While Elizabeth grew up in “the most splendid court that could be found in all Christendom”, Henry, the Earl of Richmond, and his mother, a mother and son on the wrong side, were placed under the guardianship of William Herbert, an equally staunch Yorkist, after their home, Pembroke Castle fell.

In time to come, Margaret married her second husband, Sir Henry Strafford, a Yorkist, in order to have her son’s earldom returned to him especially since Edward IV didn’t like Margaret.   

But in these turmoil times peace never last long. The Earl of Warwick—known as the Kingmaker and the man who helped Edward win the crown—along with the king’s brother George, Duke of Clarence, rebelled against Edward and set the feeble Henry VI back on the throne. With the Yorkist fleeing, Jasper Tudor, Henry’s uncle, claimed custody of his nephew while, Elizabeth, her mother, and siblings sought out sanctuary in Westminster Abbey. 

But the tender peace shatters when Edward VI returns and reclaims his throne. Jasper and Henry flee England and become fugitives. Henry Tudor is fourteen. His life would be one of penury and danger, meanwhile, Elizabeth was reared a Princess. She received an education of a princess, which was lacking, and by our modern eyes not much of an education. Her granddaughter and namesake would receive a better one.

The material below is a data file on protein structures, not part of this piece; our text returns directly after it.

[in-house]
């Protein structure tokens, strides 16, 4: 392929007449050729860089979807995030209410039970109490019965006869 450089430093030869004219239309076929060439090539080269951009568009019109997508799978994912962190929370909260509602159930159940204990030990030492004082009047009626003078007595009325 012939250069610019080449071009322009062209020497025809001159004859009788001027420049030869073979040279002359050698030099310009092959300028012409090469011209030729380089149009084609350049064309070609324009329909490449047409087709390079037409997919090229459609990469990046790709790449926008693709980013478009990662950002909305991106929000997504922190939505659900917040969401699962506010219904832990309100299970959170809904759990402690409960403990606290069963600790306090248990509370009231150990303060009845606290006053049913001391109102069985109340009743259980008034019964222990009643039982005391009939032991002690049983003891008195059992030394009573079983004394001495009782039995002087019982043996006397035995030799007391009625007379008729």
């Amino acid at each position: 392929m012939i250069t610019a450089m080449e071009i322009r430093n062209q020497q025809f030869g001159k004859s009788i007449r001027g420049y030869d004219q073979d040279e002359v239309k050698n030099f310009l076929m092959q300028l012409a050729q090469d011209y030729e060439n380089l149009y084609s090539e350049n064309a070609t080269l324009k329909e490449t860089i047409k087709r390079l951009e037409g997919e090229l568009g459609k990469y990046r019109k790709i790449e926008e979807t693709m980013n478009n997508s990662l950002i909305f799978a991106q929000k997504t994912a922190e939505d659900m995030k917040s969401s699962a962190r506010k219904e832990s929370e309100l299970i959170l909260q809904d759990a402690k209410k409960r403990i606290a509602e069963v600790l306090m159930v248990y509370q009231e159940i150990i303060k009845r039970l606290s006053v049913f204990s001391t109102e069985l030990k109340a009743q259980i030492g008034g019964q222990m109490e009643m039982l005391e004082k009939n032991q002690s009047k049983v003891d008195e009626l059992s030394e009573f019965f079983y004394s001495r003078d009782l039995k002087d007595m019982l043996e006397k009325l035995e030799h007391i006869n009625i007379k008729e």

Elizabeth loved books so she possessed the capability of reading and writing. Yet, the princess struggled to speak French, knew no Latin (that was a male’s subject) and as was schooled to run a household—even a royal household—and entertain. She was raised to be a Queen, wife, and mother.   

During this time, it might appear as if this royal couple would never find their way to each other. Elizabeth’s father saw Henry Tudor as a threat to his throne and wanted Henry to be returned to England, offering a grand amount of gold to Francis II, Duke of Brittany, where Henry was living. Yet, Edward didn’t plan to kill Henry but marry him to his daughter, Elizabeth in order to unite the two rival houses. 

Henry though, not trusting the king, feigned illness and received sanctuary in a church in St. Malo.  

In 1482, the king made one more offer to Henry. He granted the lands of his maternal grandmother, heiress to manors in three English counties, as long as he returned from “exile to be in the grace and favor of the King’s highness.” Henry didn’t sail to England.

With his life as a fugitive, Henry trusted a scant number of people. His mother and his uncle and no more beyond those two. This way of life would increase during his lifetime.